Big Boys to Young Men

Parents of teen boys gain insight, inspiration during conference

Diane Xavier | 9/6/2013, 12:29 p.m. | Updated on 9/6/2013, 1:58 p.m.
The teenage years can be one of the most dramatic times a person faces in their lifetime. As young boys ...
Pastor Rickie Rush of Inspiring Body of Christ is featured in a skit to demonstrate the many challenges teenage boys face. Inspiring Body of Christ Church

Rush encouraged parents to set positive examples for their children and always be there for them no matter what.

The positive messages from the conference made an impact on participant LaToya Mays, a mother to a teenage boy.

“I prayed to the Lord for some kind of help last year since my son was about to turn into a teenager and this conference was an answer to my prayers,” Mays said. “When I was a teenager, I knew that I did some things that broke my parent’s hearts, but my parents were always there for me, and I want to be there for my son no matter if he falls or disappoints me. I have learned that my son is not me, and that my son will make his own decisions. When he does fall, I will be there for him to pick him up and love him.”

Rush also discussed the many reasons why teenage boys act the way they do, which can cause parents pain.

“They have to go through identity crisis, learning that they have boundaries, and that they need boundaries,” Rush said. “They have to go through the name-calling and sometimes they have to feel associated with things that are not who they are. Teenage boys even have to go through stages of being hurt and not knowing they have to be healed. They end up ignoring their hurt, so what happens to most boys is that they have wounded spirits. They are just damaged so deep and it isn’t a cultural thing or racial thing, it’s not a financial thing either. It’s just the storm teenage boys have to endure during their teenage years.”

Rush said the main concern he heard from parents at the conference is the struggles they go through when raising their sons and giving up too soon.

“Many of them just throw their hands up and they are telling their sons that it’s okay, we’ll just do whatever you want or the state or anyone can have them,” Rush said.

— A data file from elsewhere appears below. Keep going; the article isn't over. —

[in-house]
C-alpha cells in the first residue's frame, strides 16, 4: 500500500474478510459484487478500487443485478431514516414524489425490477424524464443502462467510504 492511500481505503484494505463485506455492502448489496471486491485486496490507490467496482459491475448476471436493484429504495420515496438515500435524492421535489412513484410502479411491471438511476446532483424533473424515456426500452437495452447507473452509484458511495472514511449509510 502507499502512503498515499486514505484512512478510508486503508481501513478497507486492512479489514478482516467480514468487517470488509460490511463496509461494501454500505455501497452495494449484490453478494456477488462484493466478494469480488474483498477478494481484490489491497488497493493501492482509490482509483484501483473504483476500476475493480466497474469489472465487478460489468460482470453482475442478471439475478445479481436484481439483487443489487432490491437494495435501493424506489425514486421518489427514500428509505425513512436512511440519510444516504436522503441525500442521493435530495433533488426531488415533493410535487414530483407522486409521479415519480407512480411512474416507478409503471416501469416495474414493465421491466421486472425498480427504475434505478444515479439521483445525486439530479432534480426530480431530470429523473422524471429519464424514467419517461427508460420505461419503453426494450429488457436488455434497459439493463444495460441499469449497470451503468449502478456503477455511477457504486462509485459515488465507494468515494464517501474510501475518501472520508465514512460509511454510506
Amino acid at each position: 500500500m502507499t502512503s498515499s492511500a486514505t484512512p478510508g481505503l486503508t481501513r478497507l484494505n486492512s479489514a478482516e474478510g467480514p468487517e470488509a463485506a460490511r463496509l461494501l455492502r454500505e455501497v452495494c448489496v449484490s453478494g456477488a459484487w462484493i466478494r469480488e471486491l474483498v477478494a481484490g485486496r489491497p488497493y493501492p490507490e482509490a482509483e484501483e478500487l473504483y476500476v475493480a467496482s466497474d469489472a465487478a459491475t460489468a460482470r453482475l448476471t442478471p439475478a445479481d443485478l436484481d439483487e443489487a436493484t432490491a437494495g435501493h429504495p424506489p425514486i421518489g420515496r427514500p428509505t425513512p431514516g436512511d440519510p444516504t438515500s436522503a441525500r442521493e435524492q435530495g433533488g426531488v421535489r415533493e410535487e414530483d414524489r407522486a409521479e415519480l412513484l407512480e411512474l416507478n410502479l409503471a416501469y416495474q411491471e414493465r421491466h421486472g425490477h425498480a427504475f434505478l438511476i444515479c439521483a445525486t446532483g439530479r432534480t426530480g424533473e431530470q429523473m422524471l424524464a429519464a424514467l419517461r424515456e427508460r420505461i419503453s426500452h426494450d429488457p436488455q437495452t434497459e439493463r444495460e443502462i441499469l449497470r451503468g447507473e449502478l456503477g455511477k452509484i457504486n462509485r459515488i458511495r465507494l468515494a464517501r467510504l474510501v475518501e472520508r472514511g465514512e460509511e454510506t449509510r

Ilvin Parker said the conference empowered him as a father.

“This conference let me know that everything that I have done to help raise my son is what I was supposed to be doing,” Parker said. “Everything I am going to do now in helping my son grow is going to result in him being a king.”

Parker grew up without a father and believed this conference will help him learn new things as a parent.

“With me not having a father, I can’t Google how to be a father, so I really don’t know,” he said. “With this conference, it gave me the tools that I needed to be a good father. A father of Christ to my son and let my son know that you are a king.”

This is the first year Rush hosted this program. He hopes to expand the P.O.T. Boys Experience to a national level.

“I hope that the nation will adopt this conference and I hope that our state representatives and our president will somehow hear this conference and endorse it,” Rush said. “Someone will be able to say to the leaders of our country that there is something going on in Dallas that needs national attention because this is a national epidemic.”

Michael encourages other parents to attend the conferences in the future.

“This is just not about raising your kids, it’s not just about if you have a teens, it’s much more than that,” he said. “You could affect the world and make a difference in the world by coming to a conference like this. I learned that I could affect not only my kids, but my nephews and neighbors’ kids. Anytime we have an opportunity to make a difference, we should take advantage of that.”